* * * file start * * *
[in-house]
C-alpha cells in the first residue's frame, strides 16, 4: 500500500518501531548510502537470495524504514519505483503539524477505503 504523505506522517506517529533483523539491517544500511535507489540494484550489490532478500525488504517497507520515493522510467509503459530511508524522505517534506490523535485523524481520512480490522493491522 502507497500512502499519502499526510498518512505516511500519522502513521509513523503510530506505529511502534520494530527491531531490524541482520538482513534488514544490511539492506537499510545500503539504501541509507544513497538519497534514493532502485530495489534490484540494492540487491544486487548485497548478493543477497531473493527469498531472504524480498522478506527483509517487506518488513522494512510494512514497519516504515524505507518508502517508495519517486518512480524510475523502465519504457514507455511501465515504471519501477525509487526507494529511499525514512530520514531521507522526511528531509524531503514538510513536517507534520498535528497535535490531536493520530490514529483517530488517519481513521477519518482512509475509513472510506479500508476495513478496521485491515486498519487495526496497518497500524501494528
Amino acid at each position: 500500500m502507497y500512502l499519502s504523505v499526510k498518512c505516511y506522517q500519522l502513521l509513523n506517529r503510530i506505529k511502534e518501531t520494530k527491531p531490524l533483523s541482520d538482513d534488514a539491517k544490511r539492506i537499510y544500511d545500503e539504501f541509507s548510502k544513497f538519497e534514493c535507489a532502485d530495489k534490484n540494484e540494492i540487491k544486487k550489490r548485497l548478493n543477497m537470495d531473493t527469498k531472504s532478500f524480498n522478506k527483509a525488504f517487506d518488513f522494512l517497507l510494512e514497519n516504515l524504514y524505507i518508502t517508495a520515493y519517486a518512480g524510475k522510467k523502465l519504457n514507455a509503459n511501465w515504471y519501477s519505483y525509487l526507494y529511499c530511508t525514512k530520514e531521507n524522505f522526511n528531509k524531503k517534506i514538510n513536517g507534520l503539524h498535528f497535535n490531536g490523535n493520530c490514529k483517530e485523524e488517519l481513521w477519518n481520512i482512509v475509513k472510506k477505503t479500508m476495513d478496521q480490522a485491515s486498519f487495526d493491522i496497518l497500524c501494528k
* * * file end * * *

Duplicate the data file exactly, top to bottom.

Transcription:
[in-house]
C-alpha cells in the first residue's frame, strides 16, 4: 500500500518501531548510502537470495524504514519505483503539524477505503 504523505506522517506517529533483523539491517544500511535507489540494484550489490532478500525488504517497507520515493522510467509503459530511508524522505517534506490523535485523524481520512480490522493491522 502507497500512502499519502499526510498518512505516511500519522502513521509513523503510530506505529511502534520494530527491531531490524541482520538482513534488514544490511539492506537499510545500503539504501541509507544513497538519497534514493532502485530495489534490484540494492540487491544486487548485497548478493543477497531473493527469498531472504524480498522478506527483509517487506518488513522494512510494512514497519516504515524505507518508502517508495519517486518512480524510475523502465519504457514507455511501465515504471519501477525509487526507494529511499525514512530520514531521507522526511528531509524531503514538510513536517507534520498535528497535535490531536493520530490514529483517530488517519481513521477519518482512509475509513472510506479500508476495513478496521485491515486498519487495526496497518497500524501494528
Amino acid at each position: 500500500m502507497y500512502l499519502s504523505v499526510k498518512c505516511y506522517q500519522l502513521l509513523n506517529r503510530i506505529k511502534e518501531t520494530k527491531p531490524l533483523s541482520d538482513d534488514a539491517k544490511r539492506i537499510y544500511d545500503e539504501f541509507s548510502k544513497f538519497e534514493c535507489a532502485d530495489k534490484n540494484e540494492i540487491k544486487k550489490r548485497l548478493n543477497m537470495d531473493t527469498k531472504s532478500f524480498n522478506k527483509a525488504f517487506d518488513f522494512l517497507l510494512e514497519n516504515l524504514y524505507i518508502t517508495a520515493y519517486a518512480g524510475k522510467k523502465l519504457n514507455a509503459n511501465w515504471y519501477s519505483y525509487l526507494y529511499c530511508t525514512k530520514e531521507n524522505f522526511n528531509k524531503k517534506i514538510n513536517g507534520l503539524h498535528f497535535n490531536g490523535n493520530c490514529k483517530e485523524e488517519l481513521w477519518n481520512i482512509v475509513k472510506k477505503t479500508m476495513d478496521q480490522a485491515s486498519f487495526d493491522i496497518l497500524c501494528k